DoctorE

There is no god, only religion

Highly religious people are less motivated by compassion than are non-believers

Posted by Mr DoctorE on May 2, 2012


“Love thy neighbor” is preached from many a pulpit. But new research from the University of California, Berkeley, suggests that the highly religious are less motivated by compassion when helping a stranger than are atheists, agnostics and less religious people.

Study finds highly religious people are less motivated by compassion to show generosity than are non-believers

In three experiments, social scientists found that compassion consistently drove less religious people to be more generous. For highly religious people, however, compassion was largely unrelated to how generous they were, according to the findings which are published in the most recent online issue of the journal Social Psychological and Personality Science.

The results challenge a widespread assumption that acts of generosity and charity are largely driven by feelings of empathy and compassion, researchers said. In the study, the link between compassion and generosity was found to be stronger for those who identified as being non-religious or less religious.

“Overall, we find that for less religious people, the strength of their emotional connection to another person is critical to whether they will help that person or not,” said UC Berkeley social psychologist Robb Willer, a co-author of the study. “The more religious, on the other hand, may ground their generosity less in emotion, and more in other factors such as doctrine, a communal identity, or reputational concerns.”

Compassion is defined in the study as an emotion felt when people see the suffering of others which then motivates them to help, often at a personal risk or cost.

While the study examined the link between religion, compassion and generosity, it did not directly examine the reasons for why highly religious people are less compelled by compassion to help others. However, researchers hypothesize that deeply religious people may be more strongly guided by a sense of moral obligation than their more non-religious counterparts.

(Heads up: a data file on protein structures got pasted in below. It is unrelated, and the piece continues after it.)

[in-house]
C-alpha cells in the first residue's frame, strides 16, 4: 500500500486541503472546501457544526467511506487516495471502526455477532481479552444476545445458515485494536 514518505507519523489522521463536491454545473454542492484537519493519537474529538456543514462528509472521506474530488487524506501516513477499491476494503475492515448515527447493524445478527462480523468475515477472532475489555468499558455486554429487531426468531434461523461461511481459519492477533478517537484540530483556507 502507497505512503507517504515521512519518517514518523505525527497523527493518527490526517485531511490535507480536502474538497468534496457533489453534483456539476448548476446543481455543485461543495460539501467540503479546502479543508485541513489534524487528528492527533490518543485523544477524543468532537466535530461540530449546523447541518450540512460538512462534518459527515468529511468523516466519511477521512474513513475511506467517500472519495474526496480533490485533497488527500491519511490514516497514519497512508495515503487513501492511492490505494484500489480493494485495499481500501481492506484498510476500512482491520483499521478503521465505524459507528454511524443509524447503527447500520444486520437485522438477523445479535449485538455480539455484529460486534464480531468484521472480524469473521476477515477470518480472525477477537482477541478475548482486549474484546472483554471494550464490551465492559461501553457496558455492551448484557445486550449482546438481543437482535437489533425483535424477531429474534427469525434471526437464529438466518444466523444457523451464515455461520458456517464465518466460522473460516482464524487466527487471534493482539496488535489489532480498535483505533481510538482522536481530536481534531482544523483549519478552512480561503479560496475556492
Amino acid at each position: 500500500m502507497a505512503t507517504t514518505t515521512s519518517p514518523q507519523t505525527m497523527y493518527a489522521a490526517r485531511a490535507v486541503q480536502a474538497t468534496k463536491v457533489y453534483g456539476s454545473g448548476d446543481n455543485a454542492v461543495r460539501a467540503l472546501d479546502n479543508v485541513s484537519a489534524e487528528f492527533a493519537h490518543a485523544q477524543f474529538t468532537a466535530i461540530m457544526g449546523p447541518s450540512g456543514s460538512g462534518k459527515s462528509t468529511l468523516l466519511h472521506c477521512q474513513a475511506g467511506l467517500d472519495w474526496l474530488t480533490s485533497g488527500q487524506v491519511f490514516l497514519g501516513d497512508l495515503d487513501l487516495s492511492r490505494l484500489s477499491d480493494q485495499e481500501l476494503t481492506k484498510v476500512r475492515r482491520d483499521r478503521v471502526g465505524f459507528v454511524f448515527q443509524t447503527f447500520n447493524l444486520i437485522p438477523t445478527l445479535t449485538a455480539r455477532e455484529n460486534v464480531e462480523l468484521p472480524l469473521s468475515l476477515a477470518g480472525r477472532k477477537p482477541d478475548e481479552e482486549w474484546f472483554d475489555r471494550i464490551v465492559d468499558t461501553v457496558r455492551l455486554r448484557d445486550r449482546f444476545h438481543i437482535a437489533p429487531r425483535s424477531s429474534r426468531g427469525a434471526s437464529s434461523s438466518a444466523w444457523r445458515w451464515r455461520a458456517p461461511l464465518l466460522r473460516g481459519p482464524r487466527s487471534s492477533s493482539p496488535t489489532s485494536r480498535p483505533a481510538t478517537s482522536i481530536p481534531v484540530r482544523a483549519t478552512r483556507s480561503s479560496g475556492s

“We hypothesized that religion would change how compassion impacts generous behavior,” said study lead author Laura Saslow, who conducted the research as a doctoral student at UC Berkeley.
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2 Responses to “Highly religious people are less motivated by compassion than are non-believers”

  1. Grundy said

    Makes sense. Catholic church goers give money to charities (and the church) during collections every Sunday. The priest asks them to give and they give. This is admirable and the source of a ton of charitable funds, but the generosity is not triggered by compassion. I’ve asked Catholics immediately after the collection who they just donated to and most of them can’t tell me.

    People who don’t go to church, and don’t have a sense of obligation to give, only give out of compassion.

    Like this

  2. *study paid for the American Atheist Association

    But in all seriousness, most Christians don’t necessarily find generosity to be a virtue; it’s hard work and earning your keep that is a virtue.

    Like this

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